My father’s mother taught her to sew, and Mama taught me. So as I grieve, I know there is a way to continue her legacy. I’ll pursue more charitable giving and work, speak up for those who have no voice, love my family with abandon, and I will sew. Remembering her fastidious garment sewing over the years will remain an inspiration to me.

And in her honor, after I finish a work-in-progress, my first new project will involve dots! Why dots? Just have a look.

Dots for birthday baking….…and dots (might they be red?) in the park with a gorgeous coat. Perhaps a need to conceal her secret prompted me to edit out the reason for mama’s silly expression – her hand is deep in a bag of potato chips! Methinks that as I’m in her belly in this photo, she may have contributed to my love of salty snacks. Thanks Mom.

So now I must begin to pick up the pieces. I will keep her always in my heart, and I’ll cry. But I’ll carry on. As she did through many challenges and many losses. As we all must.

 

Riddle Me This

For my next project I have 3 yards of this fabulous Atelier Brunette Tabby, a lovely lighter weight cotton woven, purchased from Finch Knitting + Sewing Studio originally to make a shirt dress. Sadly, the reality is that I’d likely never wear such a dress. All the pretty, shapely dresses all over the internet are so lovely, but frankly, just not me. Now, I still want to make a dress, but with certain requirements: sleeves, waistless (because I have no waistline), and hitting just below the knee (because they must not be seen). And it must have some interesting character, and must not be frumpy – not easy to accomplish when one is only 5’4″ on the best of days. Realizing that is a tall order (no pun intended), I’m turning to you, dear readers for some advice. At the moment, I’m waffling (oh waffles, I do love a waffle now and again, that could be problematic) between these patterns.

If you follow me, you might recall that I’ve joined the 2017 MakeNine project. None of these dresses is on my list, but that fabric is so gorgeous I just can’t wait! And I promise to work on another one of the list items next…..perhaps the Linden? Or the Morris Jacket? A bright, flowery blouse? Besides, surely I can swap out my project list items – it is my list after all, right?

Atelier Brunette Tabby

The following are my top three pattern choices: cocoon, trapeze, and swingy (?). Given the above requirements, what would you choose? And oh yes, if you’d like to further complicate matters, you could even offer up a different pattern if it would suit the fabric and the requirements! Yikes. Pattern art from the respective websites.

Style Arc – Adeline

Merchant & Mills – Trapeze

Grainline Studio – Farrow

So what’s the verdict everyone? I’m anxious to get sewing again.

A brief update on our household – the tiny bundle of strength that is my sweet mother is still hanging on(!), although she slips a little more each day. In the meantime, I begin outpatient physical therapy on my left knee this afternoon. Very soon I’ll be able to sit at my machine long enough to sew, and to hop up and down to ironing board, etc.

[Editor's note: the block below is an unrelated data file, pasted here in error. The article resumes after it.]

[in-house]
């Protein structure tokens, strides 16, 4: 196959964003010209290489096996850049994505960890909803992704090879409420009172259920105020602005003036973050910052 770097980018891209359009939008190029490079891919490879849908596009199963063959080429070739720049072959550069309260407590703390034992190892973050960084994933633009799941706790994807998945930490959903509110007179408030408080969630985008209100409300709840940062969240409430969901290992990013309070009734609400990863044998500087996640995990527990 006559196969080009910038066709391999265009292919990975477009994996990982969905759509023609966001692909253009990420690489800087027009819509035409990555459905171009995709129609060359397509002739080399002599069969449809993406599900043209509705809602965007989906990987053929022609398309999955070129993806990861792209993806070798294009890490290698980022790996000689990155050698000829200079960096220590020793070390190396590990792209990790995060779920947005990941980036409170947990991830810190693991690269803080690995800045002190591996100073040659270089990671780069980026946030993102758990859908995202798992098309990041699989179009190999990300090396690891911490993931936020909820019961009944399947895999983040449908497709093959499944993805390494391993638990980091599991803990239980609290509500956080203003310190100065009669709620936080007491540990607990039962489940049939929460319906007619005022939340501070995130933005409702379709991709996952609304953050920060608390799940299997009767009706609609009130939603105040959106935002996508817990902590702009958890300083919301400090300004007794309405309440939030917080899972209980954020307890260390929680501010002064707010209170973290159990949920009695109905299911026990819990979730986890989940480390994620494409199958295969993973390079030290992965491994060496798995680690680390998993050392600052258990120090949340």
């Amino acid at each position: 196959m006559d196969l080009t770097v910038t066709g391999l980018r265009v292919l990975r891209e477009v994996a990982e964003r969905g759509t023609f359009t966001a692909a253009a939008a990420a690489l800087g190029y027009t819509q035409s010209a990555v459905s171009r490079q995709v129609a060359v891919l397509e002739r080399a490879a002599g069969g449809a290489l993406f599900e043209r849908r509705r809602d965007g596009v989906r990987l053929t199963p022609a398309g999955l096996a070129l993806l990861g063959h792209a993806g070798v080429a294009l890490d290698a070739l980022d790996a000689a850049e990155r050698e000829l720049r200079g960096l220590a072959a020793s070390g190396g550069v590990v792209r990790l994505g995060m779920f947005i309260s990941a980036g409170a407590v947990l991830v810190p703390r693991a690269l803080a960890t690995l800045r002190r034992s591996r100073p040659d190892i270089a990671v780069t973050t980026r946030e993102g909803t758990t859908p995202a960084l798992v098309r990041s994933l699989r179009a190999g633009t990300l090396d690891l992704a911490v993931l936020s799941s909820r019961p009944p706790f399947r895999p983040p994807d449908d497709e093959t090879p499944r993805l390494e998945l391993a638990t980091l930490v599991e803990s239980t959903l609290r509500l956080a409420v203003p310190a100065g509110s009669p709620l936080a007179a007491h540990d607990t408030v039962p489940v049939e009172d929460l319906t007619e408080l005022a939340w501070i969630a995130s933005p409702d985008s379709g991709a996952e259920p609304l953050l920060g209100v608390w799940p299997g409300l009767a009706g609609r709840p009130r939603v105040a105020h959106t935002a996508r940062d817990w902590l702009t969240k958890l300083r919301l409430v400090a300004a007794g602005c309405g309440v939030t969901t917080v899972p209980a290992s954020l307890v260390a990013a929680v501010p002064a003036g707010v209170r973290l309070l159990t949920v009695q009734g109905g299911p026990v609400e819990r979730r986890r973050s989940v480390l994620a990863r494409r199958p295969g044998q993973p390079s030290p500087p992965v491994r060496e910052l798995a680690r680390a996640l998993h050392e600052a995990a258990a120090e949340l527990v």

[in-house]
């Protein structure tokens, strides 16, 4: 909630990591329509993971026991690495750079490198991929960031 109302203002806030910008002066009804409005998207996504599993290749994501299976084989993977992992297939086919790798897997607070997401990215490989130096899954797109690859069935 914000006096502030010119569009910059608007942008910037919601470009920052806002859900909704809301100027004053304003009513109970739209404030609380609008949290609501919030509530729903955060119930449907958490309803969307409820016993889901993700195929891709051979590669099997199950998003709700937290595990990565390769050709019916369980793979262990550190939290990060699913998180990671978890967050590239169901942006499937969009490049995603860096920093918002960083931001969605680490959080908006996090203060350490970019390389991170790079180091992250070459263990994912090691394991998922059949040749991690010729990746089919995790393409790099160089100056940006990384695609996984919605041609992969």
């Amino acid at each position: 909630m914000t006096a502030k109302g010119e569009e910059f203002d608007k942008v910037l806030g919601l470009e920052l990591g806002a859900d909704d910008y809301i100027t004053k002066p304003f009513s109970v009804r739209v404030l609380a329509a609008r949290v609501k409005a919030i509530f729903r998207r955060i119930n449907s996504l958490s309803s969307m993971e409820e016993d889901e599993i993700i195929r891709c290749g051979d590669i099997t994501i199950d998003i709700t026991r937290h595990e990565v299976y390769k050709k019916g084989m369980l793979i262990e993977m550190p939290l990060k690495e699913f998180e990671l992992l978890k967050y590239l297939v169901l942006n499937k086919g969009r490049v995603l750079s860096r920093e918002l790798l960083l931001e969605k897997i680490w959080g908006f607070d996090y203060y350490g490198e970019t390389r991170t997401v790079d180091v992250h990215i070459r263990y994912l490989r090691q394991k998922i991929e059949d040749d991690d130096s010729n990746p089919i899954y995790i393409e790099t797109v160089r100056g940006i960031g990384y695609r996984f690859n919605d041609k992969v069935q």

Soon I’ll join in as you …. Stitch On, Everyone!

Buck up, little soldier…

Hello all!

It’s been an age since I’ve made a post, hasn’t it. My blog reading and commenting have been pretty lean, too. Many of my favorite bloggers are on IG, but even though that’s so fast and easy, I haven’t commented much there either. But I digress…

My world has been rocked a bit lately. I hadn’t planned to share, but since I always appreciate hearing everyone else’s back stories and knowing that they’re ok when absent for a while, it seemed the logical step.

So here we go. You likely know that my 91-year mother lives with us. Mom lost a kidney a few years ago due to sepsis from a hospital visit while she still lived in California. Her remaining kidney had very little functionality, and it was declared that she probably would be with us only a “few more months, certainly not a year”. She lived on another three years there, and has been here with us over a year and a half – I’d say she has definitely beat the odds on that one!

During the last few weeks, however, there’s been a decline in her general well being. I’ve been doing more for her and watching her become increasingly dependent. My normally chipper mother has lost some of her sparkle. She has more aches and pains, sleeps more, eats less and has lost a little weight (we rejoiced to see her finally reach 105 lbs, so this loss is not welcome). Her kidney function has fluctuated, other key lab tests have been wonky, and she’s had a bout of dehydration. It’s a delicate and difficult balancing act.

To bring a long story short, her doctor believes she has turned a corner in her life, and it may be time to consider hospice services. Not because she is actively dying (isn’t that the oddest expression), but to keep her comfortable, and most important, keep her here at home. And yet again, we hear the prognosis of “months, certainly not a year”. That may be the case, or she may surprise us once again! How I’d love to be surprised, in spite of what my eyes are trying to tell me.

So why did I decide to share this? As a means of explaining my absence, of course, since some have inquired, but also to begin my own healing. A way of forcing myself to push through. My sewing blog buddy, soon to be in-person buddy, someone a lot of you know (… it’s Del!! …) sent an email that inspired me. “Saw your sweet list on IG a few days ago… ” 

I had to go back and read my “sweet” list. It was a tad maudlin. I was obviously missing my children, worried about my mom, perhaps having just a bit of a pity party, certainly not the light-hearted post I intended. One listed item was that Mom taught me to sew on her Bernina. Now I have my own Bernina, and would like Mom to see that those long-ago lessons were not wasted. So as she takes more and longer naps, I’ll have some time to myself and intend to use at least part of it to do some sewing again! I have one project nearly finished and a few lined up. More on that in the next post.